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A week of solar flares at one giant sunspot

The biggest sunspot on the face of the sun in more than two decades erupted on October 26 with its sixth substantial flare in a week.

The bright light in the lower right of the sun shows an X-class solar flare on Oct. 26, 2014, as captured by NASA's SDO. This was the third X-class flare in 48 hours, which erupted from the largest active region seen on the sun in 24 years. Image credit: NASA/SDO

The bright light in the lower right of the sun shows an X-class solar flare on Oct. 26, 2014, as captured by NASA’s SDO. This was the third X-class flare in 48 hours, which erupted from the largest active region seen on the sun in 24 years. Image credit: NASA/SDO

A giant active region on the sun erupted yesterday (October 26), with its sixth substantial flare since October 19. This flare was classified as an X2-class flare and it peaked at 6:56 a.m. EDT. This is the third X-class flare in 48 hours, erupting from the largest active region seen on the sun in 24 years.

This huge sunspot – called AR 12192 – is around 129,000 kilometers across. That’s big enough for 10 Earths to sit side-by-side along its diameter.

X-class denotes the most intense flares, while the number provides more information about its strength. An X2 is twice as intense as an X1, an X3 is three times as intense, etc.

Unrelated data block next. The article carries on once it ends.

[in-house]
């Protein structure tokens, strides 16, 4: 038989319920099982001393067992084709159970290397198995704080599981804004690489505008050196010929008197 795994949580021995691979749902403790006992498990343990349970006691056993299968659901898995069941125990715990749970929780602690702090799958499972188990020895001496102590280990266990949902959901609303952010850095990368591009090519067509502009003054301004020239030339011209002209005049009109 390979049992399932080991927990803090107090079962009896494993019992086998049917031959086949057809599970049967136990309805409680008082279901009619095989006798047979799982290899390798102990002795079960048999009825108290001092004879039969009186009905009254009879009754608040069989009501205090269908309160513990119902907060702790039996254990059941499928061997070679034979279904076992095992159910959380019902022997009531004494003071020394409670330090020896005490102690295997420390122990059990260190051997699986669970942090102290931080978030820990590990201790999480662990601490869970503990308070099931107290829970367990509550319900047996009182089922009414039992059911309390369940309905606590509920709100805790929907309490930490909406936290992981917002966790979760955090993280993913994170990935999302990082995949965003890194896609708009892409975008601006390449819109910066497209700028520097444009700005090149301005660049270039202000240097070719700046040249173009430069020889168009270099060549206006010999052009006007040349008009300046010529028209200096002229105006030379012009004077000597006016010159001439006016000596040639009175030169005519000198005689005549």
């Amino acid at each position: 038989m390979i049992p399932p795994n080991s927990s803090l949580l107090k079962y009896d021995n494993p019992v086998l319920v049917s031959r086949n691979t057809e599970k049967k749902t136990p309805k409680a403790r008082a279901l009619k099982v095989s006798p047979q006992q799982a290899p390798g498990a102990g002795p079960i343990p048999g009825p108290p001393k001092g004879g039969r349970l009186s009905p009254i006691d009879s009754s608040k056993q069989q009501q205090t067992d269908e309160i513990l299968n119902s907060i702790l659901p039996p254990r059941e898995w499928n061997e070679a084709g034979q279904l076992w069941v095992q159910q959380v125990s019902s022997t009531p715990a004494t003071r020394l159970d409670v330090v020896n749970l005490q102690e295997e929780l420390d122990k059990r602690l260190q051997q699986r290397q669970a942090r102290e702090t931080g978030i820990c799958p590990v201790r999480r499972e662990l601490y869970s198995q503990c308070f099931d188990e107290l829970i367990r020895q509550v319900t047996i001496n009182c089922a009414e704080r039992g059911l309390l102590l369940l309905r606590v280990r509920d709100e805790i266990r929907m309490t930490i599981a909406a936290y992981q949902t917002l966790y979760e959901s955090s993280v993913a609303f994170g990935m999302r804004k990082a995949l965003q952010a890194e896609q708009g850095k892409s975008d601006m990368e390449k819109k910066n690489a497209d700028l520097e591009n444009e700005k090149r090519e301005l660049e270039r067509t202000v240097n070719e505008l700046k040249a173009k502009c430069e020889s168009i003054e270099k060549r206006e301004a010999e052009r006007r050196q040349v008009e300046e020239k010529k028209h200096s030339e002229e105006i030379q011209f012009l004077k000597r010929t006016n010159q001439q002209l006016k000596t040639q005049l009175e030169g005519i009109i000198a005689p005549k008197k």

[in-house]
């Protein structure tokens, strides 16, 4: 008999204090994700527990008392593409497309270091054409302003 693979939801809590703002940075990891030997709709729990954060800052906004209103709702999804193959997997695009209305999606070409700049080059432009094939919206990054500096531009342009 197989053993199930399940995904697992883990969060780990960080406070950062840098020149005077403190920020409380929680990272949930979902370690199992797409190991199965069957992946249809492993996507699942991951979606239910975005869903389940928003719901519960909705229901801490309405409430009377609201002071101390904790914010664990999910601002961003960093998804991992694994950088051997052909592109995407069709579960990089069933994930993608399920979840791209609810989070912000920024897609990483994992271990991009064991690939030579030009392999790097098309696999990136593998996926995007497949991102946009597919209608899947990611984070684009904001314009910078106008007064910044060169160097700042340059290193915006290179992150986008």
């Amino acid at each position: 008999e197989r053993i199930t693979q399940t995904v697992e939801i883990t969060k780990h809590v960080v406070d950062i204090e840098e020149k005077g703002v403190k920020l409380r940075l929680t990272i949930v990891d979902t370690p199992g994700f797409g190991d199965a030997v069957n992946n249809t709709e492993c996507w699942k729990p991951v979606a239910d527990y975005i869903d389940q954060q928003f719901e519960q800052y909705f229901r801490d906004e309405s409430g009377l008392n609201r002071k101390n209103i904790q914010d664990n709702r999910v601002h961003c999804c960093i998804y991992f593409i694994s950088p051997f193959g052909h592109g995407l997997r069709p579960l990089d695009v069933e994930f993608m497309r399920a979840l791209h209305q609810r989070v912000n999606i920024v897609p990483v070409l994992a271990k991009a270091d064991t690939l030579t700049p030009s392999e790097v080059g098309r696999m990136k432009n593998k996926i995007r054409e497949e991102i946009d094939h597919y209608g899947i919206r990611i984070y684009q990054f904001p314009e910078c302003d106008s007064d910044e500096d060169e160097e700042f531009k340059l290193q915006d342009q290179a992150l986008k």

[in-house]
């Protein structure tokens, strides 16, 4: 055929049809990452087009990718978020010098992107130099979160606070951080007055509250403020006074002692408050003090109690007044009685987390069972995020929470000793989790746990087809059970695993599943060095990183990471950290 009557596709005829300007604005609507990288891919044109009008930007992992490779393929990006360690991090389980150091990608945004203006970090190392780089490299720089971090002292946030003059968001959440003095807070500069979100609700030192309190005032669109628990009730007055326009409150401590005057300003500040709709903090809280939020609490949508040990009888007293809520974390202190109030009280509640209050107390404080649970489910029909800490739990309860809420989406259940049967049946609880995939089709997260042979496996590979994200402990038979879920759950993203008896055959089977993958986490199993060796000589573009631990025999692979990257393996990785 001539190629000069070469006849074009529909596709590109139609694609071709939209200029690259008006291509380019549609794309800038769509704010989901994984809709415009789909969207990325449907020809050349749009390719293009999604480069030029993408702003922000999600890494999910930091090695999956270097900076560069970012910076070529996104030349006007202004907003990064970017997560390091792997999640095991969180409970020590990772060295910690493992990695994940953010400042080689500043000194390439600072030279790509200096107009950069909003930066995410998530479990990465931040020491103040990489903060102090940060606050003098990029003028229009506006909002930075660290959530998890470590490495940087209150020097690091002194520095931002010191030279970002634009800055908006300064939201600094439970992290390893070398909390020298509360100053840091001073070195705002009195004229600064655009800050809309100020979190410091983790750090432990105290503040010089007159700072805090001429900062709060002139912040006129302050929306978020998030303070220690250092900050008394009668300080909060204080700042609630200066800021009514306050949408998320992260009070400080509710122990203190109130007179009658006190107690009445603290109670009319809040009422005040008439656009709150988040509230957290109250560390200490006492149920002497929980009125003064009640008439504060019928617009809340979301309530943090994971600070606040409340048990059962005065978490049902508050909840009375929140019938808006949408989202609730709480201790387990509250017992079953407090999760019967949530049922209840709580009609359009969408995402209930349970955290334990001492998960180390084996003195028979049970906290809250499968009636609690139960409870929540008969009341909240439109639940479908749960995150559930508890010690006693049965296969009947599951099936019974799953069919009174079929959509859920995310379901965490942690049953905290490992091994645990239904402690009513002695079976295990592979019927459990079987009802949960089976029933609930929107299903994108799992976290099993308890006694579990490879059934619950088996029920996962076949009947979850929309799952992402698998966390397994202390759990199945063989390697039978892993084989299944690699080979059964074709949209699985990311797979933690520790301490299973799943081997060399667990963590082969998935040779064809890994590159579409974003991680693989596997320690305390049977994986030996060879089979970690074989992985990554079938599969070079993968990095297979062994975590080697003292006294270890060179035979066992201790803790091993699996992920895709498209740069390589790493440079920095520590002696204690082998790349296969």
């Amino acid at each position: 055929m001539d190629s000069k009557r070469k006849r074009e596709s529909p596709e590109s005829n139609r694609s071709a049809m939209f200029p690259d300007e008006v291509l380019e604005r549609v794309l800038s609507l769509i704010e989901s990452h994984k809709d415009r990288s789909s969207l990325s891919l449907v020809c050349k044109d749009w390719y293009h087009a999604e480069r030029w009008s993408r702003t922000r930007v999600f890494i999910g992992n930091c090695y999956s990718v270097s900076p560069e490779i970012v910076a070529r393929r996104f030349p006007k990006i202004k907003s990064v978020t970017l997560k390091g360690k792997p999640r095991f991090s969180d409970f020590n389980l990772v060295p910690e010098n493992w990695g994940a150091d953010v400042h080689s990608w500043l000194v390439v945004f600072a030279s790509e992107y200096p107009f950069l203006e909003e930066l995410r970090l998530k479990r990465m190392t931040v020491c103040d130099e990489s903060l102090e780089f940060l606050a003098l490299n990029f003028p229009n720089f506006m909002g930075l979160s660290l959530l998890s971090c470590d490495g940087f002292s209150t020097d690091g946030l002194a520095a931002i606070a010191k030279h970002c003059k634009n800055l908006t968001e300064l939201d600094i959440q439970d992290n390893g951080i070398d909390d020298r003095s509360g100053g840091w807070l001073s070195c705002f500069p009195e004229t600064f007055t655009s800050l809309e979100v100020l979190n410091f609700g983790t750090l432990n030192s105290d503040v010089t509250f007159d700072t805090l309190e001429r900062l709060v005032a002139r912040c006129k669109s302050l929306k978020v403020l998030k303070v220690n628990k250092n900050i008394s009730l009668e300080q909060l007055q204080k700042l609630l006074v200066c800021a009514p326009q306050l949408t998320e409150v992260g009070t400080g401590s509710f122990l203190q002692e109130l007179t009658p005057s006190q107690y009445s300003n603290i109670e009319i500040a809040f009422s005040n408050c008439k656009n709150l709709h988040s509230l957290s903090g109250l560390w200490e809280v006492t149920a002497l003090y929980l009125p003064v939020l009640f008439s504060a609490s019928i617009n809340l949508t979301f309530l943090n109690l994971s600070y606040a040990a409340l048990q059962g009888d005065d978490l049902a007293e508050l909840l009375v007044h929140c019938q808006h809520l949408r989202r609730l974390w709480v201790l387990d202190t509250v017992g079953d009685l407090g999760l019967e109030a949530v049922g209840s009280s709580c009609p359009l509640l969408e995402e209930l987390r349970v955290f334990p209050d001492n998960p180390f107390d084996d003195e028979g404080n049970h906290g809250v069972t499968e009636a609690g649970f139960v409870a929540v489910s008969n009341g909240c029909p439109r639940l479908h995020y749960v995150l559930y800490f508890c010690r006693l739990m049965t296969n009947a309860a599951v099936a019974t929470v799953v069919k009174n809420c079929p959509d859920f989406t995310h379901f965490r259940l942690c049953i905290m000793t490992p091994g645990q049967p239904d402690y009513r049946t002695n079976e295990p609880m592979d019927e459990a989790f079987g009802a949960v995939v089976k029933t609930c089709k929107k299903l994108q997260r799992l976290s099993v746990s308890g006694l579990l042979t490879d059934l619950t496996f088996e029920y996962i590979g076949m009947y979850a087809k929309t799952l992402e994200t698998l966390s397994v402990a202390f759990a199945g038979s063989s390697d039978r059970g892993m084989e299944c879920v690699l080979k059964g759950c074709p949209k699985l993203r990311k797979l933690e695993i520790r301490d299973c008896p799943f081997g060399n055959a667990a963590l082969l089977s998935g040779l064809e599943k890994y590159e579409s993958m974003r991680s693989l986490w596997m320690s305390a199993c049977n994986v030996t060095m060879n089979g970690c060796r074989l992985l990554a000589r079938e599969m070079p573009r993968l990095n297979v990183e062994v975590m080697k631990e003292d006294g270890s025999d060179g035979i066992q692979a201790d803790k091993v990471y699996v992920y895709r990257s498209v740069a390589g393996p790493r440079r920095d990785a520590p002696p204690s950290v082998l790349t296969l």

An X-class flare erupted from the sun on Oct. 25, 2014, as seen as a bright flash of light in this image from NASA's SDO. The image shows extreme ultraviolet light in the 131-angstrom wavelength, which highlights the intensely hot material in a flare and which is typically colorized in teal. Image credit: NASA/SDO

An X-class flare erupted from the sun on Oct. 25, 2014, as seen as a bright flash of light in this image from NASA’s SDO. The image shows extreme ultraviolet light in the 131-angstrom wavelength, which highlights the intensely hot material in a flare and which is typically colorized in teal. Image credit: NASA/SDO

Solar flares are powerful bursts of radiation. Harmful radiation from a flare cannot pass through Earth’s atmosphere to physically affect humans on the ground, however – when intense enough – they can disturb the atmosphere in the layer where GPS and communications signals travel.

To see how this event may affect Earth, visit NOAA’s Space Weather Prediction Center, the U.S. government’s official source for space weather forecasts, alerts, watches and warnings.

Read more from NASA

Eleanor Imster

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